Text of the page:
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Results-Based Financing in Zimbabwe: Empowering women by driving access to quality healthcare

7th March 2019

From left to right:Caroline Mubaira, HDF-RBF Deputy team leader; Sister Matimba, Matron at Bikita Rural Hospital, Marie-Jeannne Offosse, HDF RBF Team leader and Muchaneta Mwonzora, Crown Agents Country Director

In the dead of night when the community’s activities have ceased, and when Esther’s three young children are safely in bed and fast asleep, she and her husband slip cautiously into the darkness and make the short but precarious trek to the antenatal clinic that remains open after hours.

It’s a matter of life and death, since she has lost two children during home births and knows that having her baby at Kunaka Rural Hospital under the supervision of dedicated nurses is the best possible start in life to give her unborn child.

As members of the Apostolic Faith community, which forbids women and young girls from accessing health services, there is a high risk that Esther Guvava and her husband will be ostracised from the community if they were ever found out.

Some Apostolic Faith members do not believe in accessing conventional medicine or health services offered by hospitals.

Fully aware of the stigma that women like Esther might face, the nurses at the rural hospital in Seke go the extra mile to educate the mothers of the Apostolic Faith. Secret registers have been opened offering family planning, antenatal services and immunisations, and the nurses treating them work for longer hours at night to help save their lives and those of their children.

This is just one example of the how the Results-Based Financing programme in Zimbabwe is prioritising women’s health in a bid to reverse worrying maternal mortality rates, which currently stand at 433 mothers out of 100,000 live births.

The programme, delivered jointly by UNICEF, the Zimbabwean Ministry of Health and Child Care, and Crown Agents, finances interventions to reduce maternal and neonatal deaths and strives to empower women to take on leadership and decision-making roles at all levels across the health sector. It does this by transferring funds to health providers on the condition that measurable action will be taken to achieve defined health system performance targets.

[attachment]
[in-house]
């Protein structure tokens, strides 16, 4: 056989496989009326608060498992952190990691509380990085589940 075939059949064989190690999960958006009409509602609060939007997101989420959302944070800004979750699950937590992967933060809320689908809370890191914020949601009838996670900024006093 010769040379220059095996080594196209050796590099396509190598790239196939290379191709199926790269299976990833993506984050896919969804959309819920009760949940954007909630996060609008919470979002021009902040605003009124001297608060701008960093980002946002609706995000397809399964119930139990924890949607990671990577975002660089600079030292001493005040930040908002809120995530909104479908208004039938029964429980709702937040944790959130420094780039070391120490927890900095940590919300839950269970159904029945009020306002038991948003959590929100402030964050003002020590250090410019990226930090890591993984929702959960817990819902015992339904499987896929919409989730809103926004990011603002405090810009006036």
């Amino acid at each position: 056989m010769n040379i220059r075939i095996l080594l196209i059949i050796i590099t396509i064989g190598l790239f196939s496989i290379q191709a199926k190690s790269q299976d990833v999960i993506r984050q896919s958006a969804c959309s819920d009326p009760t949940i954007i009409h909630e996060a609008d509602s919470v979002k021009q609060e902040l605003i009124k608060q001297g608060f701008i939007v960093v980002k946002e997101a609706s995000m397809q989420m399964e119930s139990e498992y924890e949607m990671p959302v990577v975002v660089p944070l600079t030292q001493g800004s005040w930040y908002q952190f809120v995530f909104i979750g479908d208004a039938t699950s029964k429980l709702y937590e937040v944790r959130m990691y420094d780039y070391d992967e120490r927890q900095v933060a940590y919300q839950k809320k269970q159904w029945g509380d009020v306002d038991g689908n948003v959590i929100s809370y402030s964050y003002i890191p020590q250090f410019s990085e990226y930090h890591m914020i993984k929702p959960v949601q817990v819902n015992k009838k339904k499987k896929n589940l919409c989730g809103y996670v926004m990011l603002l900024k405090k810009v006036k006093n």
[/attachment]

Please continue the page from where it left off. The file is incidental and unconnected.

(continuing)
Service quality, service utilisation and improving staff morale are key to delivering Universal Health Coverage, while prioritising women’s health and therefore saving women’s lives aligns with global Sustainable Development Goals on gender.

According to the World Health Organisation 800 women die daily ‘due to complications of pregnancy and childbirth, including severe bleeding after childbirth, infections, hypertensive disorders and unsafe abortions’. Ninety-nine percent are in developing countries and half of these occur in Sub-Saharan Africa.

Health facilities across several districts in Zimbabwe have seen marked improvements, and in many instances Zimbabwean women have impressively forged these themselves, empowered by the RBF programme’s emphasis on gender equality.

Laina Mageza, Ambulance Driver

They have taken on leadership positions as Provincial Medical Directors and via Health Centre Committees, while new Community-Based Organiser posts have diversified career opportunities in health, extending beyond women’s traditional roles as nurses. Zimbabwean women have challenged gender norms by becoming ambulance drivers and female workers in rural settings have volunteered their manual labour by fetching water during the construction and renovation of health facilities.

RBF and Women in Crown Agents Zimbabwe
The RBF programme in Zimbabwe is led and implemented by team leader Marie-Jeanne Offosse in collaboration with deputy team leader Caroline Mubaira. Women constitute 53% of all Crown Agents Zimbabwe staff and is headed up by Country Director Mrs Muchaneta Mwonzora. Reflecting back to 2014 when she was asked to roll out RBF in 42 districts across the country, Mrs Mwonzora said:

‘This was an exciting proposition for us given the objective of reducing maternal and infant mortality. This spoke strongly to the grandmothers, mothers and young women in the organisation, many of whom have roots in rural areas and have grown up understanding the challenges of accessing affordable healthcare. Each one of us can recall a sad story about women and child birth, but here was an opportunity to write a happy ending.’

Learn more by downloading the RBF programme’s latest publication: Gender at the Core: Results-Based Financing for Women’s Healthcare in Zimbabwe. In it you will find the stories of the inspirational women and men working to improve healthcare services for women, as well as the uplifting stories of those who have benefited from the programme.

‘If you set your mind on it, you can achieve it!’ says Sister Matimba, who believes that a lack of self-belief is the most potent factor holding women back.